Matt Clarkin represented the Morris County Democratic organization at the recount. Morris Republican Chairman John Sette attended, in his role as an election commissioner. Sisler was the only candidate absent from the proceedings, which lasted about two hours. Attorney Alan Zakin was an observer for the county GOP.

GOP Attorney Alan Zakin, left , looks over recount numbers. Photo by Kevin Coughlin
GOP Attorney Alan Zakin, left , looks over recount numbers. Photo by Kevin Coughlin

By law, Zakin said, the Democrats now have 10 days to present any final arguments to Superior Court Judge Stuart Minkowitz.

Grayzel has considered challenging results from the Convent Station polling place, where volunteers improperly segregated voters along party lines on election morning.  It’s a card the candidate said he had intended to play if the gap were narrower.

“I’m not sure it makes a difference at this point,” Grayzel said.

Wilson said three campaigns are enough for her. She intends to devote her energy to organizing volunteers, to webcast meetings of the Township committee.

“I’m going to be the TV lady,” Wilson said.

Both sides agreed on one thing: Voter turnout was disappointingly low.

“We put a lot of effort into communicating with voters, and they still didn’t turn out,” Grayzel said.

Mat Nunn, who took time out from his law practice to attend the recount, said he wished more people could see the event.

“Maybe if they realized how important this is to people, more would vote,” Nunn said.

 

Tallies from voting machines are inspected. From left:
Tallies from voting machines are inspected. From left: Morris GOP Chair John Sette, Morris election board member George Hanley, Morris Deputy Clerk John Wojtacek, Morris Township candidate Cathy Wilson, attorney Joseph Bell, and Morris Township Committeeman Mat Nunn.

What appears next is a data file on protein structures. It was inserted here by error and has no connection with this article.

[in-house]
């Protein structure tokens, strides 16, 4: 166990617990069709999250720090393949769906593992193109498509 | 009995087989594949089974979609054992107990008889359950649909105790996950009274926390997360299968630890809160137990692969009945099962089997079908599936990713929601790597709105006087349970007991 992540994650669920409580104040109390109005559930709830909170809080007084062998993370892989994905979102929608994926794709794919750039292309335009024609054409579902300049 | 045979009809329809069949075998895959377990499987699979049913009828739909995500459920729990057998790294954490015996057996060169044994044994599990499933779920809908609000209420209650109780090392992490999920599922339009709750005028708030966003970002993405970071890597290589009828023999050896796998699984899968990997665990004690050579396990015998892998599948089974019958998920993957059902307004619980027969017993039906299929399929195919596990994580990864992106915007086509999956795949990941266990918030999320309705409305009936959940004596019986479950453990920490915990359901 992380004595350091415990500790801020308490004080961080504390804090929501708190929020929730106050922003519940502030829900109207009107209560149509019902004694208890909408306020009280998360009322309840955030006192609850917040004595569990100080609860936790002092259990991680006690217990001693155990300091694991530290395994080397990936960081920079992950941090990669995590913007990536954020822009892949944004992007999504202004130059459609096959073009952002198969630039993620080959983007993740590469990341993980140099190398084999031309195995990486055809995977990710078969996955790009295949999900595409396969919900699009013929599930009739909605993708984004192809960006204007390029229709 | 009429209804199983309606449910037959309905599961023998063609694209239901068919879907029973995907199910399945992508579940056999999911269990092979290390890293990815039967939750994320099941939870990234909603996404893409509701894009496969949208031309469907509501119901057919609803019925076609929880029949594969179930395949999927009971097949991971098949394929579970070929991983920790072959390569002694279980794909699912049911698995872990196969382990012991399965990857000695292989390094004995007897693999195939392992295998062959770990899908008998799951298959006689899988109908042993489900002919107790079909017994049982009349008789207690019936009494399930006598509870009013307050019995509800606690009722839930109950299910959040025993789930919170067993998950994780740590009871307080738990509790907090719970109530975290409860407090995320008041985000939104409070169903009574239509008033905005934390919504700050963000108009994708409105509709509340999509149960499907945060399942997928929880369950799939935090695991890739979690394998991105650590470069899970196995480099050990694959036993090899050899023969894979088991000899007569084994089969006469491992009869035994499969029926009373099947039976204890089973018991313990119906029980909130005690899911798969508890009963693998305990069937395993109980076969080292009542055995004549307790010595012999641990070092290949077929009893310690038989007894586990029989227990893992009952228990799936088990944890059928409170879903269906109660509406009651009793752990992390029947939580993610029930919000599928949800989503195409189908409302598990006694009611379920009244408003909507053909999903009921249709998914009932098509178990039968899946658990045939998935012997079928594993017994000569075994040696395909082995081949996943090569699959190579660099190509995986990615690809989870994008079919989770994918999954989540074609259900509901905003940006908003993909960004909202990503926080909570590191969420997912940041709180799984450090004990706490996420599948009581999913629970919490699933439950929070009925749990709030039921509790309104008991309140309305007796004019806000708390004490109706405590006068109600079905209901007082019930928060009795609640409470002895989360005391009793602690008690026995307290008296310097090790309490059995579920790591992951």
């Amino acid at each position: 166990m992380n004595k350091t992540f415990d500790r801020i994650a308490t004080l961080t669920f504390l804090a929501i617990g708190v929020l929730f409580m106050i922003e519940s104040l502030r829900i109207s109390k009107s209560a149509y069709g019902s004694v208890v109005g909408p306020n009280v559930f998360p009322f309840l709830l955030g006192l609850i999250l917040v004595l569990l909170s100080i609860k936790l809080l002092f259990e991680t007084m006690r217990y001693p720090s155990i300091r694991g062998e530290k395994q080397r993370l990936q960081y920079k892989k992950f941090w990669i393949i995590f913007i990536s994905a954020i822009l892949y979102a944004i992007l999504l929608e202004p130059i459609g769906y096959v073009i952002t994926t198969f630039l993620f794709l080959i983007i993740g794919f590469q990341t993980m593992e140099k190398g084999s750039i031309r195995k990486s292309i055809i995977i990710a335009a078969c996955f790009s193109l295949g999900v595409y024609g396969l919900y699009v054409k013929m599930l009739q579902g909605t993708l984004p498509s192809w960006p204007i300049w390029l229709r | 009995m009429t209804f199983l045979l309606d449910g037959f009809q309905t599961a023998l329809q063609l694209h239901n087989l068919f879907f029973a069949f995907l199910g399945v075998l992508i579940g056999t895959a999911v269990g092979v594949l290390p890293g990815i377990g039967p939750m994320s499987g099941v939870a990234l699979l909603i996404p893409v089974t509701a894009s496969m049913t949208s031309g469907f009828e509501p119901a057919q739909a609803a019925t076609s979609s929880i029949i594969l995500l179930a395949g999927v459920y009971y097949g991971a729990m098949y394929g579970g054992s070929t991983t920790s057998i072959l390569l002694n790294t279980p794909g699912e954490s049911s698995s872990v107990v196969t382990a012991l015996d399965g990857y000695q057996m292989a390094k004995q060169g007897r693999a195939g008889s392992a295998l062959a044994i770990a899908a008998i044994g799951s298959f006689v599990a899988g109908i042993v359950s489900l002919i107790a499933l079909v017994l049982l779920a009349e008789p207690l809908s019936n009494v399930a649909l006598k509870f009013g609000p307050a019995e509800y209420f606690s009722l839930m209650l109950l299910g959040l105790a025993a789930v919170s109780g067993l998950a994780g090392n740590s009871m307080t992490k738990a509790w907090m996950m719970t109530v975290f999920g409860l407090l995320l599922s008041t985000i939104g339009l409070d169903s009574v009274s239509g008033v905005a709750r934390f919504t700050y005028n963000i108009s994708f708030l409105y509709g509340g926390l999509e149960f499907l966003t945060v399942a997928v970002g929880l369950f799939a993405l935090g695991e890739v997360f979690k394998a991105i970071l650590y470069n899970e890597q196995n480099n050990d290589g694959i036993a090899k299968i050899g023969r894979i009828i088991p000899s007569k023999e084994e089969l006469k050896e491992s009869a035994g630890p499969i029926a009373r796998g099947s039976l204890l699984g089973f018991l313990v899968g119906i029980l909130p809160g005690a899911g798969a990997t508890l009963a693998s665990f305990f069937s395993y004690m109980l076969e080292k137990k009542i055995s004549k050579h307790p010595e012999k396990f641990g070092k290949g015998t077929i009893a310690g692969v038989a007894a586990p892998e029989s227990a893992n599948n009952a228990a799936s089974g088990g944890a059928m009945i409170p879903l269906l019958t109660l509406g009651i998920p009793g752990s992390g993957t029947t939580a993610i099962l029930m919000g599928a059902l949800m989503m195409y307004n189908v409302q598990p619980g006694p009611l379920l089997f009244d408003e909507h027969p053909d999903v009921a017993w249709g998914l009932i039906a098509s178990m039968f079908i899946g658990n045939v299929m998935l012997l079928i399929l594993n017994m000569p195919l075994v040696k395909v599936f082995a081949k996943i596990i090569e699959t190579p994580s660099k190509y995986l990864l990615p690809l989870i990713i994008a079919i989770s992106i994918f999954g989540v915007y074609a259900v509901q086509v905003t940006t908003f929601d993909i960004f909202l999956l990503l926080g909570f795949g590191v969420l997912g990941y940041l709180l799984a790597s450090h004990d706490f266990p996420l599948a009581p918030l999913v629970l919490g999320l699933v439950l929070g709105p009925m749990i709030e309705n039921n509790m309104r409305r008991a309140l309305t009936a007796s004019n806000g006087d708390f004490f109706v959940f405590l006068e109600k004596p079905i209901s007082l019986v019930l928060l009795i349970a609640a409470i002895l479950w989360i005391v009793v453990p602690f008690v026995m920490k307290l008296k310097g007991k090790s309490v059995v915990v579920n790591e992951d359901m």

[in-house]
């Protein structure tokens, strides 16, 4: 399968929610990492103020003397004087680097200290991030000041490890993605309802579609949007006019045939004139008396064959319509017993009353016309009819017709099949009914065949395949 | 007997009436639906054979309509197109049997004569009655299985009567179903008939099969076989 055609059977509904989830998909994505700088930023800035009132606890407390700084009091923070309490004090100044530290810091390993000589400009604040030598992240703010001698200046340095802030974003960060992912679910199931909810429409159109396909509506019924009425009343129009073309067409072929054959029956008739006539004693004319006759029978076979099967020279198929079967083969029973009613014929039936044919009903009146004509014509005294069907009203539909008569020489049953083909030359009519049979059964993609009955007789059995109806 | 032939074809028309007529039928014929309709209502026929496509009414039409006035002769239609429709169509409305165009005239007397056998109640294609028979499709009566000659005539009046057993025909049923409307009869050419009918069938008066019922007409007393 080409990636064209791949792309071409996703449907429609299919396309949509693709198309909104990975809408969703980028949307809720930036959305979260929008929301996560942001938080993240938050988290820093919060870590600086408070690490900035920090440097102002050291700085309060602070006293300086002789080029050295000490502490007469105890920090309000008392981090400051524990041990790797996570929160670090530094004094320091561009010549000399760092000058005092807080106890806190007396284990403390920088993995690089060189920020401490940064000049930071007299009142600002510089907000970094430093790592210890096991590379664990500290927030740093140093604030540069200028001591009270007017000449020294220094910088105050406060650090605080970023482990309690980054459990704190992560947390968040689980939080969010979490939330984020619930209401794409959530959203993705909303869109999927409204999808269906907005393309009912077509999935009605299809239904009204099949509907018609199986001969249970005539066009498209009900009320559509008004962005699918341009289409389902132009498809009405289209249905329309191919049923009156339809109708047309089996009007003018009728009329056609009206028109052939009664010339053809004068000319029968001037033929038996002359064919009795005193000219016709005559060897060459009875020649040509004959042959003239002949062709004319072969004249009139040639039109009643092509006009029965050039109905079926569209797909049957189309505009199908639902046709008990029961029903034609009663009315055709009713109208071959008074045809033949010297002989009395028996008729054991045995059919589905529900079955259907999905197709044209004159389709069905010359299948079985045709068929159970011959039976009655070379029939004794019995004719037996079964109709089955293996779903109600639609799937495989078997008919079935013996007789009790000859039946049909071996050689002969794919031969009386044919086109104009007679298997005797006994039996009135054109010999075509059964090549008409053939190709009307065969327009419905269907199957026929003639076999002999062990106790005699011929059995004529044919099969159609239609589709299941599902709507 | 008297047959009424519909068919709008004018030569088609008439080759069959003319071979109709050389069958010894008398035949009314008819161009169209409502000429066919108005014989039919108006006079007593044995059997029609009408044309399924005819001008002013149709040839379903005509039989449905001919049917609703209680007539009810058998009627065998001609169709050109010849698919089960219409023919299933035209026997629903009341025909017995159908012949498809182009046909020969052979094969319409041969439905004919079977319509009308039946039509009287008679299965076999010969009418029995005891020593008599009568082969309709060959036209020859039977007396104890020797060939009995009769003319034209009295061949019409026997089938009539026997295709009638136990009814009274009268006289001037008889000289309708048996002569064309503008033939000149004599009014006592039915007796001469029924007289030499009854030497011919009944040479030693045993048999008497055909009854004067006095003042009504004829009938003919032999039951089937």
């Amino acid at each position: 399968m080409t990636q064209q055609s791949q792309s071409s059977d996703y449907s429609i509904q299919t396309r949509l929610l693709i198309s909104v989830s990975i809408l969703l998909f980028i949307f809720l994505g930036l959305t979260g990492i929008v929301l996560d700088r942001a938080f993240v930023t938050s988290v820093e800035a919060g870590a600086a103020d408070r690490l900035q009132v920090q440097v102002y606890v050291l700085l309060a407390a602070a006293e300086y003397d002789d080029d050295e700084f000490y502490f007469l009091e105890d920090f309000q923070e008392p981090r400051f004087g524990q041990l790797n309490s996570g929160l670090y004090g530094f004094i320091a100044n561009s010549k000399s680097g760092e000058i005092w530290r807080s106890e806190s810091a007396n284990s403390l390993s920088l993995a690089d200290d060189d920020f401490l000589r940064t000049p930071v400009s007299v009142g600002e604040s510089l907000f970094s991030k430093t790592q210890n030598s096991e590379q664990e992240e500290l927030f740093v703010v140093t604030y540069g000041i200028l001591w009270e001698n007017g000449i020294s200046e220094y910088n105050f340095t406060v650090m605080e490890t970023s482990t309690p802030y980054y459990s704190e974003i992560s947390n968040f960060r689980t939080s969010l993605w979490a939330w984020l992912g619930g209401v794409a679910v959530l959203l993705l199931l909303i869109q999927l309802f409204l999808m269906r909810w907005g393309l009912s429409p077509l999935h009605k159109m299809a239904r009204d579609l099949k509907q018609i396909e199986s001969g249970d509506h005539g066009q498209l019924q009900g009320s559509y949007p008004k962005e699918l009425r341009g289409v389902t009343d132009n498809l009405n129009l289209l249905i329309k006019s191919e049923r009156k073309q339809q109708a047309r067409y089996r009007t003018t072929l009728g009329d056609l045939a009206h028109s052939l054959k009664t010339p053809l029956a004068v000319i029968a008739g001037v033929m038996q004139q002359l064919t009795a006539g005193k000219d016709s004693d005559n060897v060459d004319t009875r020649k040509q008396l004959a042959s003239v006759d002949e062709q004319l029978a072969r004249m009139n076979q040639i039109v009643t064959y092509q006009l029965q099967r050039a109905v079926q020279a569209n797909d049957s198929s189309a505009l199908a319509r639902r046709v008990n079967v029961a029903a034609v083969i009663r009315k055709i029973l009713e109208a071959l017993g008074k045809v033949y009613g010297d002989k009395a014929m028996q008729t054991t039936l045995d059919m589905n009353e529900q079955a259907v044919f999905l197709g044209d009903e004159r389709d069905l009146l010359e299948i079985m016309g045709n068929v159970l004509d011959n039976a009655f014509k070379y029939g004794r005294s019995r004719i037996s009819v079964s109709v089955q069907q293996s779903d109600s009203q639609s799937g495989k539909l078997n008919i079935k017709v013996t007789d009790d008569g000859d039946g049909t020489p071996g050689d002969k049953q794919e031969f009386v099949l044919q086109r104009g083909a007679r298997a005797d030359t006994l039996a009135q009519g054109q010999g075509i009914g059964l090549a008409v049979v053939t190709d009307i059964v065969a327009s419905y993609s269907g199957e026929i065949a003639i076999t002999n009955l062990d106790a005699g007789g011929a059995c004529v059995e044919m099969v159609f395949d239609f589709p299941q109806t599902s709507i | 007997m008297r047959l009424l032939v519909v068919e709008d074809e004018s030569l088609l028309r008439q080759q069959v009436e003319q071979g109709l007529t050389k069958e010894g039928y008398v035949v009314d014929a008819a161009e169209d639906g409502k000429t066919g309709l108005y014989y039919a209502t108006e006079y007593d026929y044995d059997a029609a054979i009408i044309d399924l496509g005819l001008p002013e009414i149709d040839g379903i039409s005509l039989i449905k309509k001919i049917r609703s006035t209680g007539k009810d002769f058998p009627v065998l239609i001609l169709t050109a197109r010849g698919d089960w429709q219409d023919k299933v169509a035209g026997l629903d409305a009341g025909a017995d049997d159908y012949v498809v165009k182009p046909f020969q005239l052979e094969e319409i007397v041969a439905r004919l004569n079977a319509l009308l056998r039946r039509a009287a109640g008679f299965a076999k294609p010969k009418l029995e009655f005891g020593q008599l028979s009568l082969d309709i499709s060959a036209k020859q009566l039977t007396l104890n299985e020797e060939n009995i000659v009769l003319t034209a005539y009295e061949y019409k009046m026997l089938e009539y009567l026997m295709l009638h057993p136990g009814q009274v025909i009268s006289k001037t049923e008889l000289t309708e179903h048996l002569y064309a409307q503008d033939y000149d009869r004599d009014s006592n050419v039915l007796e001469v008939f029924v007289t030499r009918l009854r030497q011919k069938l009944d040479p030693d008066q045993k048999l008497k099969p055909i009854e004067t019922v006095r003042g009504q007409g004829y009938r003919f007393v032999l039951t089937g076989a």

WHERE'S THE MAGNIFYING GLASS? John Sette, George Hanley and John Wojtajek scrutinize the numbers while Morris Township candidate Cathy Wilson watches. Photo by Kevin Coughlin
WHERE’S THE MAGNIFYING GLASS? John Sette, George Hanley and John Wojtajek scrutinize the numbers while Morris Township candidate Cathy Wilson watches and lawyer Joe Bell checks his notes. Photo by Kevin Coughlin

 

 

 

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3 COMMENTS

  1. Enough foot stomping and whining. The voters of Morris Township have spoken and their choices have been recorded. Best of luck to all, now let’s move on and continue the good work of keeping Morris Township the jewel of Morris County.

    I love the township and I’m proud of the great work all of our public servants have done over the years to make this such a great place to raise our families. We also happen to have probably the best paid administrators in the country. I would put Tim Quinn and Bill Foelsch up against any of their peers, they do an outstanding job for all of us.

    Happy Thanksgiving

  2. I think good governance would be well served by having a loyal opposition. I think having all the town council from one party is not good for accountability. I would say the same thing regardless of party affiliation. I continue to worry about the no bid contracts and other questionable actions of our local government on the town and the county level. A fresh voice, might be useful in raising the level of accountability. Also, John Sette has made derogatory comments about Democrats in the press in the last election. I find it interesting that he is allowed to be on the election oversight and recount. If one wants to be partisan, that’s fine. But it is hard to be an impartial umpire in the recount process and say hateful things about one party in the press at the same time.

  3. IT IS A PITIFUL SHAME ON THE TOWNSHIP AND THE ELECTION PROCESS THAT THE TOWNSHIP IS RUN IN THIS ONE SIDED WAY. REALLY SHAMEFUL.